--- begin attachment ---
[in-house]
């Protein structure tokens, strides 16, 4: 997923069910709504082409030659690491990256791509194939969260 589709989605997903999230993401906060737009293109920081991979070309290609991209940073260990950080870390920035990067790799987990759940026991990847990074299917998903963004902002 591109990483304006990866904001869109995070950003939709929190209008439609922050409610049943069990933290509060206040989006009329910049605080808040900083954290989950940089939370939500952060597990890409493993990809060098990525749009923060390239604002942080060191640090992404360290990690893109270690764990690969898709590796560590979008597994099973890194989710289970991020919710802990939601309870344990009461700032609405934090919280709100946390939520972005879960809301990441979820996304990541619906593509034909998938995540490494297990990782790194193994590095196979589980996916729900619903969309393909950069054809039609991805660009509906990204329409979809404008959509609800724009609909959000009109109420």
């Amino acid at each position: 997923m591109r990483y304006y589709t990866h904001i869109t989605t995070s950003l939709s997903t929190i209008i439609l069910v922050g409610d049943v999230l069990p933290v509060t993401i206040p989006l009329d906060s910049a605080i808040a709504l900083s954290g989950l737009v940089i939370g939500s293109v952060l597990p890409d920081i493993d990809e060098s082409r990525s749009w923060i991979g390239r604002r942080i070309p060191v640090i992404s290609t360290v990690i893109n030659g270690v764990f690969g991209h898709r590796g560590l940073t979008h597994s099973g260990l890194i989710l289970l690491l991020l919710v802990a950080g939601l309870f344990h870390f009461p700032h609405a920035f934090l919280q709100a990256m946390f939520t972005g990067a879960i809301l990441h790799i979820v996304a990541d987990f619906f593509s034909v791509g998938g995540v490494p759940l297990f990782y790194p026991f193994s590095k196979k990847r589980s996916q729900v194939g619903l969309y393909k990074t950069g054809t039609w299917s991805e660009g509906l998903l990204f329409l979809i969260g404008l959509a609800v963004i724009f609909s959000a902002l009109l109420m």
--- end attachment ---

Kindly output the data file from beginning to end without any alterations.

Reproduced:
[in-house]
């Protein structure tokens, strides 16, 4: 997923069910709504082409030659690491990256791509194939969260 589709989605997903999230993401906060737009293109920081991979070309290609991209940073260990950080870390920035990067790799987990759940026991990847990074299917998903963004902002 591109990483304006990866904001869109995070950003939709929190209008439609922050409610049943069990933290509060206040989006009329910049605080808040900083954290989950940089939370939500952060597990890409493993990809060098990525749009923060390239604002942080060191640090992404360290990690893109270690764990690969898709590796560590979008597994099973890194989710289970991020919710802990939601309870344990009461700032609405934090919280709100946390939520972005879960809301990441979820996304990541619906593509034909998938995540490494297990990782790194193994590095196979589980996916729900619903969309393909950069054809039609991805660009509906990204329409979809404008959509609800724009609909959000009109109420």
């Amino acid at each position: 997923m591109r990483y304006y589709t990866h904001i869109t989605t995070s950003l939709s997903t929190i209008i439609l069910v922050g409610d049943v999230l069990p933290v509060t993401i206040p989006l009329d906060s910049a605080i808040a709504l900083s954290g989950l737009v940089i939370g939500s293109v952060l597990p890409d920081i493993d990809e060098s082409r990525s749009w923060i991979g390239r604002r942080i070309p060191v640090i992404s290609t360290v990690i893109n030659g270690v764990f690969g991209h898709r590796g560590l940073t979008h597994s099973g260990l890194i989710l289970l690491l991020l919710v802990a950080g939601l309870f344990h870390f009461p700032h609405a920035f934090l919280q709100a990256m946390f939520t972005g990067a879960i809301l990441h790799i979820v996304a990541d987990f619906f593509s034909v791509g998938g995540v490494p759940l297990f990782y790194p026991f193994s590095k196979k990847r589980s996916q729900v194939g619903l969309y393909k990074t950069g054809t039609w299917s991805e660009g509906l998903l990204f329409l979809i969260g404008l959509a609800v963004i724009f609909s959000a902002l009109l109420m």